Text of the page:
"Just because you do not take an interest in politics does not mean that politics won’t take an interest in you.” — Pericles
These days it feels impossible, no matter how hard we try, to escape the divide of our politics. Once safe-ground topics like sports, music, even the weather, often lead to political acrimony. Taking sides, and taking down the other side, is now commonplace in everyday conversations among family, friends, and neighbors, often fracturing relationships. On social media, where norms of civility are thrown out the window and anger is rewarded by algorithms, the vitriol can be overwhelming. The divides are further amplified on cable news where viewers select networks not based on quality of reporting, but on which channel will most affirm their own political bias. Today’s political parties and politicians understand this climate all too well and are rewarded for fanning the flames of division and outrage with their most important constituents — a small minority of hard-core, Primary voters most important to winning increasingly uncontested, single-party races (roughly 70% of all U.S. elections). It has become a vicious cycle and it seems there’s nowhere to run, nowhere to hide.
Several indicators confirm what we’re seeing, with trendlines towards extreme polarization, distrust, and pessimism at all-time highs. There’s a recent study that is particularly concerning where researchers developed a “Political Stress Indicator” (PSI) designed to warn when societies are at risk of erupting into violence. The current index in America is now higher than it was right before the Civil War. We are living in uncharted waters and the division and distrust only seem to be getting worse.
So how do we work our way out of this “doom loop”? The best path I see is to change the incentives of the institutions who have the most to gain through our division. If the media, social platforms, and political parties start to see the strategy of division as a power- and money-loser, they’ll change their ways in a hurry.
Recognizing that each of us has the power to influence how these institutions operate, I recently took stock of my own media consumption patterns. It started with auditing who / what I follow on social media. Why? What am I getting out of it? How is it making me smarter and providing me a balanced and fact-based view of the issues I care about? I found that I was passively inviting a lot of negative, angry, unbalanced, and bias-confirming content into my life and I recently took proactive steps to cut that off. I have also resisted the temptation to turn to cable TV with the naïve expectation that tonight will be the night I’ll find the straight, unbiased news reporting I’ve been seeking for years. Instead, I open a book. One small step, but one giant leap for me and my mental health.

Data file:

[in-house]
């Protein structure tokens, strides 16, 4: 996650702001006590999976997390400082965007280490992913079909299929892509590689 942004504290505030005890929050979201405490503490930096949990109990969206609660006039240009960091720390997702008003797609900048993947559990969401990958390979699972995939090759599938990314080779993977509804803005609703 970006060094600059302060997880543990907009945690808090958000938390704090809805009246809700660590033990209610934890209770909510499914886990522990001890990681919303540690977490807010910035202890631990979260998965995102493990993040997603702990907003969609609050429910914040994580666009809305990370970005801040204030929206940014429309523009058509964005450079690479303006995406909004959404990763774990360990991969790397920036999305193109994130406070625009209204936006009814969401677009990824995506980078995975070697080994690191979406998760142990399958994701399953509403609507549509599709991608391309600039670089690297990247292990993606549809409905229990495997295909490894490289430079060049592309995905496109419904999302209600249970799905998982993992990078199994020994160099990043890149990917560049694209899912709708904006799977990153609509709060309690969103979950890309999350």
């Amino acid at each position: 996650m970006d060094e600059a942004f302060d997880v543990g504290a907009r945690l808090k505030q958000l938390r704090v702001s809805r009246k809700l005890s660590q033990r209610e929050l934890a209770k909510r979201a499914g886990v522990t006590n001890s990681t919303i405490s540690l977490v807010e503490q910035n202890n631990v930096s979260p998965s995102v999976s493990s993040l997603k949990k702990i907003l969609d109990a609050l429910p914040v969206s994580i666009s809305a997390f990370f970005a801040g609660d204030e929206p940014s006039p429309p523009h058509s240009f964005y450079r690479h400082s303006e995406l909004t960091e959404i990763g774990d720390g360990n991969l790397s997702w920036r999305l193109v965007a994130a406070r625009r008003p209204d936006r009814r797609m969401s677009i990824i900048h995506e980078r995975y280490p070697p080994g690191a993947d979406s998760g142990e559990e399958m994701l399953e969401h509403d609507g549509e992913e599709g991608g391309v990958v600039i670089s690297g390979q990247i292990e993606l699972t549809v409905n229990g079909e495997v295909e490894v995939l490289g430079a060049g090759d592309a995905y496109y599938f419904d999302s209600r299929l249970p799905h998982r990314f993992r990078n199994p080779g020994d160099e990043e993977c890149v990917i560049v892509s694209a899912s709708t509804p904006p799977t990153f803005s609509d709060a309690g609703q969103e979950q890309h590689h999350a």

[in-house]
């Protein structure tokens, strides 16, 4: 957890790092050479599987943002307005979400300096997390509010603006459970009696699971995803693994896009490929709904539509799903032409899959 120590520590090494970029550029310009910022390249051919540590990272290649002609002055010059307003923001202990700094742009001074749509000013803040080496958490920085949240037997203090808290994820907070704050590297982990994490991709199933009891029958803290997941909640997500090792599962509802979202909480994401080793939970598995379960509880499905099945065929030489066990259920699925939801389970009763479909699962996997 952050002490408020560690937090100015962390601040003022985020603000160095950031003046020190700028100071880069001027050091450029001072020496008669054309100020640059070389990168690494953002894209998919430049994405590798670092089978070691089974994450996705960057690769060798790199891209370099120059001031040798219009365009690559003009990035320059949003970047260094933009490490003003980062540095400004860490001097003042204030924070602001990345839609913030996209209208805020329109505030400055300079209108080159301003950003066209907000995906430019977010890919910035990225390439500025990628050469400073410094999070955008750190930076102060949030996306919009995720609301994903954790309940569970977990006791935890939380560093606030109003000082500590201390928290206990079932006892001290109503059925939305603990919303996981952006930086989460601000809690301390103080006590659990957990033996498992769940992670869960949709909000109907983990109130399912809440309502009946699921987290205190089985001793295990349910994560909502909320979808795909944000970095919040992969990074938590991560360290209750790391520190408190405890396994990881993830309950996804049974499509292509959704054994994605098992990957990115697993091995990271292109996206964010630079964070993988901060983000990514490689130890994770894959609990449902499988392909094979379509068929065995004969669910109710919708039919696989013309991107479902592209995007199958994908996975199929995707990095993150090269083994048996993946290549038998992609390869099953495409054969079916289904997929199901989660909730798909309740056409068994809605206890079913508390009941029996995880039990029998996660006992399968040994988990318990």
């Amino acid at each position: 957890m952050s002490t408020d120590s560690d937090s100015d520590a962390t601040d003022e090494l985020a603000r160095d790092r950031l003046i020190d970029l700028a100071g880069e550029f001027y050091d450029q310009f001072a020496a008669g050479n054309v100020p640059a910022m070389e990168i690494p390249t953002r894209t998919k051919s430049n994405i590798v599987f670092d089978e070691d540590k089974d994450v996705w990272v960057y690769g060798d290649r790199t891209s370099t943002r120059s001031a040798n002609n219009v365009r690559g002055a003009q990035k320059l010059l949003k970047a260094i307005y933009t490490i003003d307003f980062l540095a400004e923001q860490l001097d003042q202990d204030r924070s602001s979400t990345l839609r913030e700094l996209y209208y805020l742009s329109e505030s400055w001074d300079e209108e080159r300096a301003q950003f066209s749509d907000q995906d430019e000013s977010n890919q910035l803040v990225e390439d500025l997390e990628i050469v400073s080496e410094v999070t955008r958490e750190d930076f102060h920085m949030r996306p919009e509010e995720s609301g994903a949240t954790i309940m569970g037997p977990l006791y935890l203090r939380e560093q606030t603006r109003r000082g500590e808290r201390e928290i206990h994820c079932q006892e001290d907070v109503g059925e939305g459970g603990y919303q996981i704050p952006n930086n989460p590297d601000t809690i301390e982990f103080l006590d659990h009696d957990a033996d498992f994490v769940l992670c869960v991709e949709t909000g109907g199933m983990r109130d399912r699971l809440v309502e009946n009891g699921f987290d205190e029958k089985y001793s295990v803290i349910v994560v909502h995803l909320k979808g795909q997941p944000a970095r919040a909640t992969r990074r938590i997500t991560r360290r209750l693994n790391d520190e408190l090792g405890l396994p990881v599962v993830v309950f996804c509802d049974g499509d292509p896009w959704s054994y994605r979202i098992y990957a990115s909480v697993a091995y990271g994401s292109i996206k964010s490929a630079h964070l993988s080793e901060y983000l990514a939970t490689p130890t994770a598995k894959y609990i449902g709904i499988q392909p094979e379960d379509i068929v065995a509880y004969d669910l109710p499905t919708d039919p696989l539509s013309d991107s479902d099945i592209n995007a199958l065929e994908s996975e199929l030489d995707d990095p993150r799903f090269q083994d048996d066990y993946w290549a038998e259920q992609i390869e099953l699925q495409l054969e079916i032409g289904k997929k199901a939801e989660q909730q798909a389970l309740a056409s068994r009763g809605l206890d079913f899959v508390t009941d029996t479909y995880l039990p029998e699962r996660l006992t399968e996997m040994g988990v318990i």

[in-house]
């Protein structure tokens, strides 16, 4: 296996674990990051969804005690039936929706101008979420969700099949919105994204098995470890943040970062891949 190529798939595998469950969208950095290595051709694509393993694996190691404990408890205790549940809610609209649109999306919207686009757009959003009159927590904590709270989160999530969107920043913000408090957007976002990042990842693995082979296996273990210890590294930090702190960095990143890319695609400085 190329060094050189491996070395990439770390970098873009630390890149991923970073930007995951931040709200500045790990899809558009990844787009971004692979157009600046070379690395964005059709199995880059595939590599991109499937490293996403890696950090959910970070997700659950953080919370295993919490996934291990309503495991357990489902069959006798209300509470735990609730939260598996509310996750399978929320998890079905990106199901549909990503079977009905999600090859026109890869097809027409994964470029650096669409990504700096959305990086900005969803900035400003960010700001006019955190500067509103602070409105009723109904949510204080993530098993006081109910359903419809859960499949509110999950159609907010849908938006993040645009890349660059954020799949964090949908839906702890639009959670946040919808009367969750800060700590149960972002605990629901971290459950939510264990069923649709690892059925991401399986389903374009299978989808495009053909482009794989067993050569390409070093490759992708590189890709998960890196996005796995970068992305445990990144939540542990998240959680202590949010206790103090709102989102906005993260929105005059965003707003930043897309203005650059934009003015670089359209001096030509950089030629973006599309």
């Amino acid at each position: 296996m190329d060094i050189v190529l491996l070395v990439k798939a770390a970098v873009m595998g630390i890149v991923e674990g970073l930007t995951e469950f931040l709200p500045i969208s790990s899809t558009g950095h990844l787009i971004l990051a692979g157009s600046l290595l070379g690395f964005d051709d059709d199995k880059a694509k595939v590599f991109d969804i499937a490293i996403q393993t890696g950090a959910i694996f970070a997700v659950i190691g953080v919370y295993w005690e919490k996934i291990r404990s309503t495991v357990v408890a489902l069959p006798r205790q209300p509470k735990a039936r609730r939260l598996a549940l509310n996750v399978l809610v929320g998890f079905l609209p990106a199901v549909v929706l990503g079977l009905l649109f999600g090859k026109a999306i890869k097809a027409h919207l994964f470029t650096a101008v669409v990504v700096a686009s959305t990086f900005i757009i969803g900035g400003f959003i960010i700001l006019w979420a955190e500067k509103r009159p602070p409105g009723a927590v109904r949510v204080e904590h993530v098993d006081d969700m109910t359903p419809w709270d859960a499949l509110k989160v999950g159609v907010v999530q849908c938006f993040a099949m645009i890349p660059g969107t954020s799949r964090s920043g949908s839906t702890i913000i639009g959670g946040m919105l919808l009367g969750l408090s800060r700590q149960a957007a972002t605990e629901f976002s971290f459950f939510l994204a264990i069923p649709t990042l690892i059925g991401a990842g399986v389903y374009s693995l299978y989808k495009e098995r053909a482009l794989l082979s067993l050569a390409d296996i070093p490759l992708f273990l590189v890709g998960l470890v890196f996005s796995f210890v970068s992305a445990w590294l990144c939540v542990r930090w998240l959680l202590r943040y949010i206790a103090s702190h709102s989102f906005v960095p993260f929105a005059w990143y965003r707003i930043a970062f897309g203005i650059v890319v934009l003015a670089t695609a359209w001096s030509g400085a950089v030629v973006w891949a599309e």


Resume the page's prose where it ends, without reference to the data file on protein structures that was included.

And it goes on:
If more of us actively took stock of our media habits that we likely set years ago when hyper-polarization felt like a helpful defense mechanism, if we made changes that were more discriminating and more reflective of renewed appreciation that this “defense mechanism” is actually an invitation to an undending vicious cycle, I know from personal experience we’ll at least start to feel better. We’ll also be sending a message to social media platforms and media companies that we’re looking for a more constructive and less-divisive brand of content. If enough of us do it, we’ll eventually change their incentives to inform rather than divide.
If we change the incentives of the media, we’ll also change the incentives of political parties and politicians. Show them by what we watch and consume (and what we reject), that what we really want are ideas and policies that move us forward and bring us together, not constant outrage and trolling that divides us and leaves us with no hope for a path forward. Of course, we can also send them the message most directly and powerfully in the voting booth.
It’s helpful to remind ourselves that the media, tech platforms, and politicians actually work for us. For our ratings. For our dollars spent on their advertisers. For our follows, likes, and shares. For our votes. As a result, one of our most simple and effective tools for activism can be to reset our media consumption behaviors and let those who model against them know that the content of division and outrage no longer works for us.
Peter Groome co-founded the Serve America Movement and is the owner of WPZG Advisory.
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